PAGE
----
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Testing for EGFR Mutations in NSCLC


Epidermal growth factor receptor mutation (EGFRm) testing is an essential step to identify non-small cell lung cancer (NSCLC) patients who are eligible for treatment with EGFR tyrosine kinase inhibitors (EGFR-TKIs).1,2 This means the correct patients can benefit from therapies such as TAGRISSO (for details of these, please visit the Data page).

EGFRm can be identified using tissue testing or circulating tumour DNA (ctDNA) testing (please note ctDNA testing is only suitable in advanced NSCLC). Tissue testing is preferred over ctDNA at diagnosis, as this facilitates full biomarker profiling, as well as histological diagnosis.3,4 According to the National Optimal Lung Cancer Pathway (NOLCP), molecular testing results should be available within 10 working days of biopsy.5

Why test for EGFR mutations at disease diagnosis?

Dr Matthew Evison, Consultant Respiratory Physician, Manchester University NHS Foundation Trust

diagnostic infographic

Summary of the recommended EGFR mutation testing pathway at diagnosis and the impact on treatment choices in NSCLC1,4,6,7

Centres can organise their ordering of NSCLC biomarker testing in different ways:

Bespoke testing: when an oncologist orders tests for each individual patient8

VS

Reflex testing: when a standard group of pre-approved biomarker tests is ordered at the time of initial cancer diagnosis8

here are a number of benefits of reflex testing compared to bespoke testing, including reduced turnaround time, and streamlining pathology workloads.8–10  Click this link to learn more about reflex testing in NSCLC.

ctDNA can be utilised in first and second-line advanced NSCLC settings if tissue biopsy is not feasible. This is particularly useful in the ≤30% of patients who do not have tissue biopsy results (which can be due to lack of available tissue, low-quality samples or poor health that prevents them from undergoing biopsy procedures), and to prevent multiple invasive biops procedures to re-test patients who have progressed on EGFR-TKIs.11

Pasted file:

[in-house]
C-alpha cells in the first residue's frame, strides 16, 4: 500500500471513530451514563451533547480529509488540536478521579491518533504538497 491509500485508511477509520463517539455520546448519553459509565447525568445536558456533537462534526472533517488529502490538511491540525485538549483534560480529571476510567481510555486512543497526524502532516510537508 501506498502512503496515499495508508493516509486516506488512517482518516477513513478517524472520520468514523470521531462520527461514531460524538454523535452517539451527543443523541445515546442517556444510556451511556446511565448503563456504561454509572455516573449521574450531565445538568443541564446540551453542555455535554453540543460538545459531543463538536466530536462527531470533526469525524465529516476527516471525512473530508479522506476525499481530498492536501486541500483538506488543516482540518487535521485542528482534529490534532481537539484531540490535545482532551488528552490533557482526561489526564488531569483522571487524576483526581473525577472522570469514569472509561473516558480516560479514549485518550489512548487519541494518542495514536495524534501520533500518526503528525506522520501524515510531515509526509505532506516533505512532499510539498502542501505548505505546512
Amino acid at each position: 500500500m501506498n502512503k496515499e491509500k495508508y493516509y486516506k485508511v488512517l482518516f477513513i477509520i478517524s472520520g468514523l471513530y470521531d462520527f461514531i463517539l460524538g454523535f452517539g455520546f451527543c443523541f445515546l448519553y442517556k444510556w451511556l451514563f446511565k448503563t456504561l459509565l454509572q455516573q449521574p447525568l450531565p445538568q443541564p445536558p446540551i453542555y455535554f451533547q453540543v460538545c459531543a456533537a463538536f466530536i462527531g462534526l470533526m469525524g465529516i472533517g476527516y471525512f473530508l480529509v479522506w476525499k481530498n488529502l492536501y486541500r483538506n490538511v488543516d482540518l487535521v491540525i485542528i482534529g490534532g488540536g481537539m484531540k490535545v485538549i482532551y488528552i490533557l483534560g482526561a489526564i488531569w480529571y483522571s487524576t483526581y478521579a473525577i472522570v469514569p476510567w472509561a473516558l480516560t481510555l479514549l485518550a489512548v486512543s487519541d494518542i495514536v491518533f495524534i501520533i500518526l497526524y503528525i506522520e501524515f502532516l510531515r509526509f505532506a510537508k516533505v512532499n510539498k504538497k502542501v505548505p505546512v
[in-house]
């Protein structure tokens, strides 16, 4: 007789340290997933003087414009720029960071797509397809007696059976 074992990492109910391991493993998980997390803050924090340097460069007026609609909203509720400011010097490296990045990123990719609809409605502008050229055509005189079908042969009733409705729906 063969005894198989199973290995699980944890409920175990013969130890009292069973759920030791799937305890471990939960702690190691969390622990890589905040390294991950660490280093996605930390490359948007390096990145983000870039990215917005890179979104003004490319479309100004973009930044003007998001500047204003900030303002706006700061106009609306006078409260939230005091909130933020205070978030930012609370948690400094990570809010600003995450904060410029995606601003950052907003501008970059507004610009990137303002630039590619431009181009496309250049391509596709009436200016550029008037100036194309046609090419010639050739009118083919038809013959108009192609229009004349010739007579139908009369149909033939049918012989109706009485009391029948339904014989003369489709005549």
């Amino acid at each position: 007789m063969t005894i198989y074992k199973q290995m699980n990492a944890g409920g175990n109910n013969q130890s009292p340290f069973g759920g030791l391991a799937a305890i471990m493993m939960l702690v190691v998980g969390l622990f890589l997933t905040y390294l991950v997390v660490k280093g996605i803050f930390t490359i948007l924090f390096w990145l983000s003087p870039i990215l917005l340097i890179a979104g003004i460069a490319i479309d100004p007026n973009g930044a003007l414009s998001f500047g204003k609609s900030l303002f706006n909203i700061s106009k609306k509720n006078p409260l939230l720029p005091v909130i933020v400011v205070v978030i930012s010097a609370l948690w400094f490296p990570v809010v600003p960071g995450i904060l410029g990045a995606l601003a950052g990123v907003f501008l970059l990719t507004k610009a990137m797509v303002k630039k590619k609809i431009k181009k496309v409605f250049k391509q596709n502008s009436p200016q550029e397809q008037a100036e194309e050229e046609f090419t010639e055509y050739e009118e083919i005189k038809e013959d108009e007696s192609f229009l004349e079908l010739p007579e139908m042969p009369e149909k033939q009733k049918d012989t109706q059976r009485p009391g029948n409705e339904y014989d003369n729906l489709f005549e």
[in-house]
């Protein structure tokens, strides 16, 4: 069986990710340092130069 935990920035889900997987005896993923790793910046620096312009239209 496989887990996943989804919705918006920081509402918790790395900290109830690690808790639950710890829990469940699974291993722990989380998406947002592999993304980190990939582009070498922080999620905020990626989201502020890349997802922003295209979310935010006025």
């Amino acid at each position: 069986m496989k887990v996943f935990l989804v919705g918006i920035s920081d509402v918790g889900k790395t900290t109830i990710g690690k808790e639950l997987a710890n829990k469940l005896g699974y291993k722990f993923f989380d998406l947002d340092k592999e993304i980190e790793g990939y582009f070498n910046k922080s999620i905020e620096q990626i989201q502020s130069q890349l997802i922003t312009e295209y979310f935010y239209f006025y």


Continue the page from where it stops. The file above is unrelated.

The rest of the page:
How is EGFR testing conducted at your centre? Do you receive the results within the 10 days recommended by the NOLCP?

Reach out to the AstraZeneca Diagnostics Team if you would like to discuss EGFR testing strategies in more detail contact us here.


References

  1. Planchard D, Popat S, Kerr K, et al. Metastatic non-small cell lung cancer: ESMO Clinical Practice Guidelines for diagnosis, treatment and follow-up. Ann Oncol Off J Eur Soc Med Oncol. 2018;29(Suppl 4): iv192–iv237. Updated version published 15 September 2020.
  2. NICE. EGFR‑TK mutation testing in adults with locally advanced or metastatic non-small-cell lung cancer. Available from: https://www.nice.org.uk/guidance/dg9/resources/egfrtk-
    mutation-testing-in-adults-with-locally-advanced-or-metastatic-nonsmallcell-lung-cancer-pdf-29280700357
     (last accessed December 2022).
  3. Dietel M, Bubendorf L, Dingemans A-MC, et al. Diagnostic procedures for non-small-cell lung cancer (NSCLC): recommendations of the European Expert Group. Thorax. 2016;71(2):177-184.
  4. Normanno N, Denis MG, Thress KS, Ratcliffe M, Reck M. Guide to detecting epidermal growth factor receptor (EGFR) mutations in ctDNA of patients with advanced non-small-cell lung cancer. Oncotarget. 2017;8(7):12501–12516.
  5. NHS England. National Optimal Lung Cancer Pathway For suspected and confirmed lung cancer: Referral to treatment Version 3.0. Published online 2020. Available from: https://
    www.cancerresearchuk.org/sites/default/files/national_optimal_lung_pathway_aug_2017.pdf
     (last accessed December 2022).
  6. Electronic Medicines Compendium. TAGRISSO 80 mg film-coated tablets – Summary of Product Characteristics (SmPC) – (emc). UK link available from: https://www.medicines.org.uk/
    emc/product/7615/smpc (last accessed December 2022). NI link available from: https://www.emcmedicines.com/en-gb/northernireland/medicine?id=82e6746f-1ee9-48d2-957b-0d92d9c63e8f&type=smpc (Last accessed December 2022)
  7. Fiala C, Diamandis EP. Utility of circulating tumor DNA in cancer diagnostics with emphasis on early detection. BMC Med. 2018;16(1):166.
  8. Anand K, Phung TL, Bernicker EH, Cagle PT, Olsen RJ, Thomas JS. Clinical Utility of Reflex Ordered Testing for Molecular Biomarkers in Lung Adenocarcinoma. Clin Lung Cancer. 2020;21(5):437–442.
  9. Gregg JP, Li T, Yoneda KY. Molecular testing strategies in non-small cell lung cancer: optimizing the diagnostic journey. Transl Lung Cancer Res. 2019;8(3):286–301.
  10. Mok T, Carbone DP, Hirsch FR. IASLC Atlas of EGFR Testing in Lung Cancer – Guidebook. Editorial Rx Press, North Fort Myers, FL, U.S.A.; 2017. Available from: https://www.iaslc.org/
    research-education/publications-resources-guidelines/iaslc-atlas-egfr-testing-lung-cancer-guidebook
     (last accessed December 2022).
  11. NICE. Plasma EGFR mutation tests for adults with locally advanced or metastatic non-small-cell lung cancer [MIB137]. January 2018. Available from: https://www.nice.org.uk/advice/
    mib137/chapter/The-technologies
     (last accessed December 2022).

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